to the public, for the distinguished reception which they have given to works, that have little more than some truth of colouring to recommend them, and to take my respectful leave, as one who is not likely again to solicit their favour.


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And let the man who calleth be the caller;

And in his calling let him nothing call,

But Coach! Coach! Coach! O for a coach, ye gods!"


IT was early in a fine summer's day, near the end of the eighteenth century, when a young man, of genteel appearance, having occasion to go towards the north-east of Scotland, provided himself with a ticket in one of those public carriages which travel between Edinburgh and the Queensferry, at which place, as the name implies, and as is well known to all my northern readers, there is a passage-boat for crossing the Firth of Forth. The coach was calculated to carry six regular passengers, besides such interlopers as the coachman could pick up by the way, and intrude upon those who were legally in possession.

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The tickets, which conferred right to a seat in this vehicle of little ease, were dispensed by a sharp-looking old dame, with a pair of spectacles on a very thin nose, who inhabited a « laigh shop,» anglicé, a cellar, opening to the High-street by a strait and steep stair, at the bottom of which she sold tape, thread, needles, skeans of worsted, coarse linen cloth, and such feminine gear, to those who had the courage and skill to descend to the profundity of her dwelling, without falling headlong themselves, or throwing down any of the numerous articles which, piled on each side of the descent, indicated the profession of the trader below.

The written hand-bill, which, pasted on a projecting board, announced that the Queensferry Diligence, or Hawes Fly, departed precisely at twelve o'clock on Tuesday, the fifteenth July, 17-, in order to secure for travellers the opportunity of passing the Firth with the flood-tide, lied upon the present occasion like a bulletin ; for although that hour was pealed from Saint Giles's steeple, and repeated by the Tron, no coach appeared upon the appointed stand. It is true, only two tickets had been taken out, and possibly the lady of the subterranean mansion might have an understanding with her Automedon, that, in such cases, a little space was to be allowed for the chance of filling up the vacant places-or the said Automedon might have been attending a funeral, and be delayed by the neces"sity of stripping his vehicle of its lugubrious trap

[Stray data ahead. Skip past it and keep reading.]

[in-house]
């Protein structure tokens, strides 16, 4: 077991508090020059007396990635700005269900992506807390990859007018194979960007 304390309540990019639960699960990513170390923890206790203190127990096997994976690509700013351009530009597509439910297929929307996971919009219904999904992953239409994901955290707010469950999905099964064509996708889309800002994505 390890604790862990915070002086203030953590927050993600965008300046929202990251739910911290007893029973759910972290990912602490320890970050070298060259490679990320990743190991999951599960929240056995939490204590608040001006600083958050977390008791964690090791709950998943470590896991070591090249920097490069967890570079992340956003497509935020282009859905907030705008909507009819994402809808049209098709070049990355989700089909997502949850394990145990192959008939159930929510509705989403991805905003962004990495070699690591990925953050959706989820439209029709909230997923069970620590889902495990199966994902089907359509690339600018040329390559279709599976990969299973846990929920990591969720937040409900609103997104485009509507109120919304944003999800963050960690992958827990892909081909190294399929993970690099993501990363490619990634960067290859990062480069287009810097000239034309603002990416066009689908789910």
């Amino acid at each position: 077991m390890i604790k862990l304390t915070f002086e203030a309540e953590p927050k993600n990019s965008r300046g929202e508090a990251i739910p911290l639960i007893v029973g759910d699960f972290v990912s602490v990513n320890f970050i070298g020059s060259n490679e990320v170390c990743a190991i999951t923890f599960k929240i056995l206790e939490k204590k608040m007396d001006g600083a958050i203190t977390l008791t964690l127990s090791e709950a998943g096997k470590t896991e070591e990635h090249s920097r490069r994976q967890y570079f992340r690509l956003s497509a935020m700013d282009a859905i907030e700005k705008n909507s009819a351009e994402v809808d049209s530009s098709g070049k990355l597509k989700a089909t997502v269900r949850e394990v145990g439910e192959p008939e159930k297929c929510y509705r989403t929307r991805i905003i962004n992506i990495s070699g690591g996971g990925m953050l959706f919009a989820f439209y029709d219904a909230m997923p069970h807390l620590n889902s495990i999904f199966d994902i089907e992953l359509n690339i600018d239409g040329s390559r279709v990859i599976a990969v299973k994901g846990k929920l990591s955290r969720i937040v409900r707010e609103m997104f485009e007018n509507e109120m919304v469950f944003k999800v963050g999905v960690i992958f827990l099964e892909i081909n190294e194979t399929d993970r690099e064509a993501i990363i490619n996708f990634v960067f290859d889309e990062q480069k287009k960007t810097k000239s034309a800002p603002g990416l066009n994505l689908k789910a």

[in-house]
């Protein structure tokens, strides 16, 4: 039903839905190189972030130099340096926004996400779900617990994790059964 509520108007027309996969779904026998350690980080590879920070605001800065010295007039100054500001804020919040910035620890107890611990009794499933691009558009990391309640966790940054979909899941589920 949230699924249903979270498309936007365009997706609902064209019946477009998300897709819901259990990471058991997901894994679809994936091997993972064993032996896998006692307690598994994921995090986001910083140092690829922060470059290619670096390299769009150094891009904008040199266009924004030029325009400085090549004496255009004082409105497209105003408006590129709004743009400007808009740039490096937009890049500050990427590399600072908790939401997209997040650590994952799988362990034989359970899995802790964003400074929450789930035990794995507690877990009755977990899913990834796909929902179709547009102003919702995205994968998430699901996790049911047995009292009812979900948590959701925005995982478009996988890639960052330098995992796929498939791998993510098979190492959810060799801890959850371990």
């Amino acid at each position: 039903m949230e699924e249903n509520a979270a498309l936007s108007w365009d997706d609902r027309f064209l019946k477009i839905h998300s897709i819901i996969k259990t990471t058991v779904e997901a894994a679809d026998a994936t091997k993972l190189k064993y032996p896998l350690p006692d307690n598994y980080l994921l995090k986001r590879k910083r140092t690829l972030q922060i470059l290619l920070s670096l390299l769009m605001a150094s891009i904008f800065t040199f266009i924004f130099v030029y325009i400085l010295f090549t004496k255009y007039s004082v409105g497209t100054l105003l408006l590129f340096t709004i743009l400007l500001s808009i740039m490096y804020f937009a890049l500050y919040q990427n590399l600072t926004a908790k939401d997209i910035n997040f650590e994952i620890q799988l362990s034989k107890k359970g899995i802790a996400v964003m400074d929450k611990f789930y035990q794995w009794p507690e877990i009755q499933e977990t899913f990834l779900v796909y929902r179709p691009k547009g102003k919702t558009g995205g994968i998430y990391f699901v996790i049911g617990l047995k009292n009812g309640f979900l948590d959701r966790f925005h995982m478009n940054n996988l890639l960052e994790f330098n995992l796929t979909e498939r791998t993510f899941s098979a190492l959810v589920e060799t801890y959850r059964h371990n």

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pings or he might have staid to take a halfmutchkin extraordinary with his crony the ostler -or-in short, he did not make his appearance.

The young gentleman, who began to grow somewhat impatient, was now joined by a companion in this petty misery of human life-the person who had taken out the other place. He who is bent upon a journey is usually easily to be distinguished from his fellow - citizens. The boots, the great-coat, the umbrella, the little bundle in his hand, the hat pulled over his resolved brows, the determined importance of his pace, his brief answers to the salutations of lounging acquaintances, are all marks by which the experienced traveller in mail-coach or diligence can distinguish, at a distance, the companion of his future journey, as he pushes onward to the place of rendezvous. It is then that, with worldly wisdom, the first comer hastens to secure the best birth in the coach for himself, and to make the most convenient arrangement for his baggage before the arrival of his competitor. Our youth, who was gifted with little prudence of any sort, and who was, moreover, by the absence of the coach, deprived of the power of availing himself of his priority of choice, amused himself, instead, by speculating upon the occupation and character of the personage who was now come to the coach-office.

He was a good-looking man of the age of sixty, perhaps older, but his hale complexion and firm step announced that years had not impaired his

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